November 6—Ronald & Karen Doerr Students are at the heart of Thiel, and no one understands that better than Thiel parents Ron and Karen Doerr, whose son, Jeff, is a member of the Class of 1990. During Jeff’s time at Thiel, the Doerrs joined the Parents’ Advisory Council, now the Thiel Family Council. Their dedication to student issues was soon recognized and Ron moved to a position on the Board of Trustees. He went on to become chair of the Board in 1998 and served through 1999. The Doerrs dedicate tremendous time and energy to Thiel’s success, including Ron’s service as board chair during the Thiel 2000–Sharing the Mission campaign, and leading both the 1999 and 2009 Presidential Search Committees. In 2001, they were honored with a “Service to Thiel” award. Ron has rejoined the Board of Trustees and serves as the chair of the Board’s Advancement Committee. The Bell • Fall 2010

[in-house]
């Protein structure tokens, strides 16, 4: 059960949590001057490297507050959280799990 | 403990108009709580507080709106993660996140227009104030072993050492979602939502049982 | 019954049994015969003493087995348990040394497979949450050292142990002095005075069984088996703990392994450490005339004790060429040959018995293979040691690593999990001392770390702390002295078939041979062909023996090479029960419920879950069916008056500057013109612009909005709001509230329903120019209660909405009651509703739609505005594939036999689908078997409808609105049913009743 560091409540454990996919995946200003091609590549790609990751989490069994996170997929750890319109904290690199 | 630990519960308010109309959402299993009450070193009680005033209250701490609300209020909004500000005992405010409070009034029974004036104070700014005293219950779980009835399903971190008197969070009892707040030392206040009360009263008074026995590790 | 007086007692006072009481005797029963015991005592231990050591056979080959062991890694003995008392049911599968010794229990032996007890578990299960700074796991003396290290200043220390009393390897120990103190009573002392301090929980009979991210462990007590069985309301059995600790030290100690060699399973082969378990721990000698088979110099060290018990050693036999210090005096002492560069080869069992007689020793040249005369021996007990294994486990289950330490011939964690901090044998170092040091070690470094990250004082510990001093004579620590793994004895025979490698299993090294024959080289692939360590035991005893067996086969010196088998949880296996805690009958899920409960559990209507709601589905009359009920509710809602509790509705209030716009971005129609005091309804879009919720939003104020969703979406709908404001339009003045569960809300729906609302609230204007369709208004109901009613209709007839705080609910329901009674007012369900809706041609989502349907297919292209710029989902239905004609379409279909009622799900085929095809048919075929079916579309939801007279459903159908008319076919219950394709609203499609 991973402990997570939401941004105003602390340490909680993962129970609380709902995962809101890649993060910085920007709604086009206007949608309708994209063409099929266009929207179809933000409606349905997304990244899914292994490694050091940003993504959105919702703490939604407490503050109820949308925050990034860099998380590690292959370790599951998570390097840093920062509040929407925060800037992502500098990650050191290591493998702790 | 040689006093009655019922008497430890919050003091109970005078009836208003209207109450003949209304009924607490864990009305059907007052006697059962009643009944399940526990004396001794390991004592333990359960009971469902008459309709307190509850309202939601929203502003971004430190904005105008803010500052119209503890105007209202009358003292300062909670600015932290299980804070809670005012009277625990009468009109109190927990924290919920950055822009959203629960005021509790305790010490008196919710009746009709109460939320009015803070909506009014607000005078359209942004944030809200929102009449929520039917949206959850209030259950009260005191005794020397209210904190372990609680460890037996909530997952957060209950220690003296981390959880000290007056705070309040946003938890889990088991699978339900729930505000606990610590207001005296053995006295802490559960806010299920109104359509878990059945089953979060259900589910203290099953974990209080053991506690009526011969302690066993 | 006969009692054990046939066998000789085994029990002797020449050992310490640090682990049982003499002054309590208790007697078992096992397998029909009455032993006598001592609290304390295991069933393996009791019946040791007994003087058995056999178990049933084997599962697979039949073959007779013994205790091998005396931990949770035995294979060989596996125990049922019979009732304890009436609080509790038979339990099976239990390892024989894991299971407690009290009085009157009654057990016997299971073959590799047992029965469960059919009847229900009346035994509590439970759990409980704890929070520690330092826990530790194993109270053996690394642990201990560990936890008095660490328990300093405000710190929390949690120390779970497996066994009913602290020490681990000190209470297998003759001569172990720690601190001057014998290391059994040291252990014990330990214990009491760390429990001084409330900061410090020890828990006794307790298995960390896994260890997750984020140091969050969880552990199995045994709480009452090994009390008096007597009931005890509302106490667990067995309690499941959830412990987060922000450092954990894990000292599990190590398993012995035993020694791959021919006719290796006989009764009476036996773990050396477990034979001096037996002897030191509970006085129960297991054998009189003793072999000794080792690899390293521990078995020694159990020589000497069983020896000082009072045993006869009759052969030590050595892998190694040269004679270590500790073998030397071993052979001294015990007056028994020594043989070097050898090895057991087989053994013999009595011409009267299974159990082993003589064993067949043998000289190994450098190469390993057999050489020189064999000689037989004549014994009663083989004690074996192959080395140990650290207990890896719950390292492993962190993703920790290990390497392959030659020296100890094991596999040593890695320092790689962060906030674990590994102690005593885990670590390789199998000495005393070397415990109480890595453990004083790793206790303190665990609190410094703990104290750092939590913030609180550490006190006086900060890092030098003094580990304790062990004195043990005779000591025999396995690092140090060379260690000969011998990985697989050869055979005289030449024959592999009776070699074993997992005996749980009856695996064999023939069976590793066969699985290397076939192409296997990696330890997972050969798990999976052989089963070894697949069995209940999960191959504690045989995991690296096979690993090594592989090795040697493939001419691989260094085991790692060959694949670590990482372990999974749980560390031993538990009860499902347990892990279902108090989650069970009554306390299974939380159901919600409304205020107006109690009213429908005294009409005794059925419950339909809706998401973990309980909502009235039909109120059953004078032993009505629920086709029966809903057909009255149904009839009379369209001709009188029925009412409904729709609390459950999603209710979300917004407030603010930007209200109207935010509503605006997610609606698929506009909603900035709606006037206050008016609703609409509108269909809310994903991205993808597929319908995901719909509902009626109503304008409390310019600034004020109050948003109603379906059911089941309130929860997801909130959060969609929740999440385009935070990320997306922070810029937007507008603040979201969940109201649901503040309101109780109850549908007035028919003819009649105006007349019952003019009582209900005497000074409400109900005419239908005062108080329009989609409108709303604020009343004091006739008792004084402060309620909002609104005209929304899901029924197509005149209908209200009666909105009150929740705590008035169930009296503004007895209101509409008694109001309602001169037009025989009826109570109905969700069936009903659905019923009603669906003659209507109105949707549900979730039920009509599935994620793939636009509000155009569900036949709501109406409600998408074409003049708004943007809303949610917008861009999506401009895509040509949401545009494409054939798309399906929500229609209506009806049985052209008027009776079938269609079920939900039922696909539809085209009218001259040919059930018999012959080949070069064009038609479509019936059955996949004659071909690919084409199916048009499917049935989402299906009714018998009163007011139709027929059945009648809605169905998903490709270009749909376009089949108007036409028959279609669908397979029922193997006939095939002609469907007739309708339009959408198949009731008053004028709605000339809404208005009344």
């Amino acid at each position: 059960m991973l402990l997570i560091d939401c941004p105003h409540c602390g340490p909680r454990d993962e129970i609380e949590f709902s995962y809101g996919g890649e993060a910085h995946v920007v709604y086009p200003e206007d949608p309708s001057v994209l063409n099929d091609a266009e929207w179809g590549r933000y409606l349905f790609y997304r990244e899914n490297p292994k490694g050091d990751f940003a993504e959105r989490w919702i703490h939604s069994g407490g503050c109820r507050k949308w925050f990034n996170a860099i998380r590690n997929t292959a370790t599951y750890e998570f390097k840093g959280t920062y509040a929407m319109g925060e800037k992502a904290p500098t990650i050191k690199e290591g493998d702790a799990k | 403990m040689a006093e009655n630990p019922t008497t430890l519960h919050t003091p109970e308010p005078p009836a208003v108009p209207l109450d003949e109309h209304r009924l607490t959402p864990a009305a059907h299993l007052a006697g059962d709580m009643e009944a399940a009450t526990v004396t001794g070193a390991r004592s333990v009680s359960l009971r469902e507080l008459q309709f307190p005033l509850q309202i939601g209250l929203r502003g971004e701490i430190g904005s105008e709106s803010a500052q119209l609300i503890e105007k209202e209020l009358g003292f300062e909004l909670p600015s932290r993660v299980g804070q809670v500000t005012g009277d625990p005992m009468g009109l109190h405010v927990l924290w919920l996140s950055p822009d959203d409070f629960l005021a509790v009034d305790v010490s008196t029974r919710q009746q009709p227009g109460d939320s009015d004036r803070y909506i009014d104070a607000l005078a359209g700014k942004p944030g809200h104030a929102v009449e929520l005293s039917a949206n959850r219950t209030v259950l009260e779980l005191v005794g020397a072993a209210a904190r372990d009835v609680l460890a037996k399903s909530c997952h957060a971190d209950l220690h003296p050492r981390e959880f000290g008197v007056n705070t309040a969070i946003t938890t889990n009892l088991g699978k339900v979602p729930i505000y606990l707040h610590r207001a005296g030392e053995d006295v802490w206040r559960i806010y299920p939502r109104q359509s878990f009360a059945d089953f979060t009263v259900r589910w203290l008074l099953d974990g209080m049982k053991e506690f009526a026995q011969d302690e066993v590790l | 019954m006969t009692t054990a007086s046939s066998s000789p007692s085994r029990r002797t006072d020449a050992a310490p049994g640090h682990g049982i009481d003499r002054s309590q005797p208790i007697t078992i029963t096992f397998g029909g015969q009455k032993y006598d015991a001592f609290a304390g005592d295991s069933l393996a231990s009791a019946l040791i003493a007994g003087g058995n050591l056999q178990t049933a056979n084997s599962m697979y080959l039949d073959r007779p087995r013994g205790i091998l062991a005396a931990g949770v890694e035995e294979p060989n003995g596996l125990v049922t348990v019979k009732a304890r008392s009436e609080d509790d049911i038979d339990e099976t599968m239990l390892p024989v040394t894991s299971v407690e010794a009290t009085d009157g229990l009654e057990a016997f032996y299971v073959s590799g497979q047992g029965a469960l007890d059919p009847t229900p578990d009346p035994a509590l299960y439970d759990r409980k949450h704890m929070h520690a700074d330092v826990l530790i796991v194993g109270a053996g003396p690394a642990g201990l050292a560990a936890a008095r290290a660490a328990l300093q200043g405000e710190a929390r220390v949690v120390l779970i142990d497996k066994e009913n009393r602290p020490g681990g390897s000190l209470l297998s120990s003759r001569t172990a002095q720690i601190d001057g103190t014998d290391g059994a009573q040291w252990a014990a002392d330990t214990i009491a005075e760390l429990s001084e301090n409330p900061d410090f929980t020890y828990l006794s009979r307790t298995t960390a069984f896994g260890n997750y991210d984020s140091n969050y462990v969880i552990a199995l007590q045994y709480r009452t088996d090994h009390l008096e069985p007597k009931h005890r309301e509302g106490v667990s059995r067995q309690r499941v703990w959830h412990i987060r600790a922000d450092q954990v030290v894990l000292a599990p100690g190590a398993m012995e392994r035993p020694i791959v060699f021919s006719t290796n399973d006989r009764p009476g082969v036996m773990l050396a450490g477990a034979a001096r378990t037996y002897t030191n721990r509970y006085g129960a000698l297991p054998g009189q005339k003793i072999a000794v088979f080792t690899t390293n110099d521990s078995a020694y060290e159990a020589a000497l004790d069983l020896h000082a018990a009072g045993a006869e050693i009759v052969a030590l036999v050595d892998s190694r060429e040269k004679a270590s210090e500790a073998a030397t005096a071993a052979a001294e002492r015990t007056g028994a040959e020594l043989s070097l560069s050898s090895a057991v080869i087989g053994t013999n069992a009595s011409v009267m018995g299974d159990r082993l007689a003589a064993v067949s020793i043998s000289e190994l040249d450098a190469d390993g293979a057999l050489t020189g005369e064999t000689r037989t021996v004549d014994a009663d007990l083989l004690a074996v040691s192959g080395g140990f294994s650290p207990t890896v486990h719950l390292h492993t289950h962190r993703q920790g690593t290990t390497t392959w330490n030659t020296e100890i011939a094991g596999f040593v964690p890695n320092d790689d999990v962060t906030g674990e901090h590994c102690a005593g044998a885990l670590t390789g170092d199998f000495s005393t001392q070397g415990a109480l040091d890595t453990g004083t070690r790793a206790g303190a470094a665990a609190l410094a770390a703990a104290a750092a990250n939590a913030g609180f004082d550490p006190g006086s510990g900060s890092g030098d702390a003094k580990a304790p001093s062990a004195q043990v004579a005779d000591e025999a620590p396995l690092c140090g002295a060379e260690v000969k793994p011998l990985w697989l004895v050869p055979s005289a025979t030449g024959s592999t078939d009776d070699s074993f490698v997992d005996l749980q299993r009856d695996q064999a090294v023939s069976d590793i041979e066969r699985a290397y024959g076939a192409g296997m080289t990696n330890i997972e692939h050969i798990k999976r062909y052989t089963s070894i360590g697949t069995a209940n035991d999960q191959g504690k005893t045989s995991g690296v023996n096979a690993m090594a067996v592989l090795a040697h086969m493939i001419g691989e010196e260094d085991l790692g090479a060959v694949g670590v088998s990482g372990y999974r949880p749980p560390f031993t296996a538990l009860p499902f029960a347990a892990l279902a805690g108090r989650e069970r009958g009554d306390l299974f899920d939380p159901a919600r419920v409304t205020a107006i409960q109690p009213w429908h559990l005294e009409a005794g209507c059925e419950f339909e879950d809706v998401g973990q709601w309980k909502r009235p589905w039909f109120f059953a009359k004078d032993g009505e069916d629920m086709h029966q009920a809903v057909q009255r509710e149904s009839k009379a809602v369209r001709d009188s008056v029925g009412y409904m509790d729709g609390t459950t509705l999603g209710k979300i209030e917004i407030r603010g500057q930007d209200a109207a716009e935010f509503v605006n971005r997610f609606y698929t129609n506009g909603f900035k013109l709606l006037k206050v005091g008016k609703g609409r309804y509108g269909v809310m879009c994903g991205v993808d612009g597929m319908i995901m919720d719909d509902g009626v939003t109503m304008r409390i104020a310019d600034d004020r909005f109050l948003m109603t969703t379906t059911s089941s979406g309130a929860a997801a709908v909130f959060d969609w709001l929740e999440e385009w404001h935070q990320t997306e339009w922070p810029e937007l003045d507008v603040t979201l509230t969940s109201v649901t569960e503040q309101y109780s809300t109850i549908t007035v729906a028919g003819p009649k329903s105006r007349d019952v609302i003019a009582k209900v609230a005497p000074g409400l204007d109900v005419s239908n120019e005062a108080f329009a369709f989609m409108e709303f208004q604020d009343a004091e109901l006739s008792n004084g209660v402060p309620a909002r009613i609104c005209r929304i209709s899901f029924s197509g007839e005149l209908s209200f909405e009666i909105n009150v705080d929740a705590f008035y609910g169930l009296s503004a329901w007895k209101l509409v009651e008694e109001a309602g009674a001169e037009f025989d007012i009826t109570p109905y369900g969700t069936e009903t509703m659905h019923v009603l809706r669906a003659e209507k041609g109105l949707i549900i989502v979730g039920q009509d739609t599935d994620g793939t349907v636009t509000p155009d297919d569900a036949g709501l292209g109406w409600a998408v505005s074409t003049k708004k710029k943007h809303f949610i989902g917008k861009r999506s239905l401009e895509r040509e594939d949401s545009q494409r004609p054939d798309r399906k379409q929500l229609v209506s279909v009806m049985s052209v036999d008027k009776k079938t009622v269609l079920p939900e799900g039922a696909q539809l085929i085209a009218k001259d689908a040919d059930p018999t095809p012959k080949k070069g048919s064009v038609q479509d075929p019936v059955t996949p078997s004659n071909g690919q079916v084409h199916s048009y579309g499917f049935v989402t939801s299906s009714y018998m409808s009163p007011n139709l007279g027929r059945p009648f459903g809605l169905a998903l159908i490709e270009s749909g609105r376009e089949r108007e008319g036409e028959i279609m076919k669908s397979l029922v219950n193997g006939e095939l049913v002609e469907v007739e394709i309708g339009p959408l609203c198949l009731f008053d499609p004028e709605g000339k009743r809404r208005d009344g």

23

Athletic News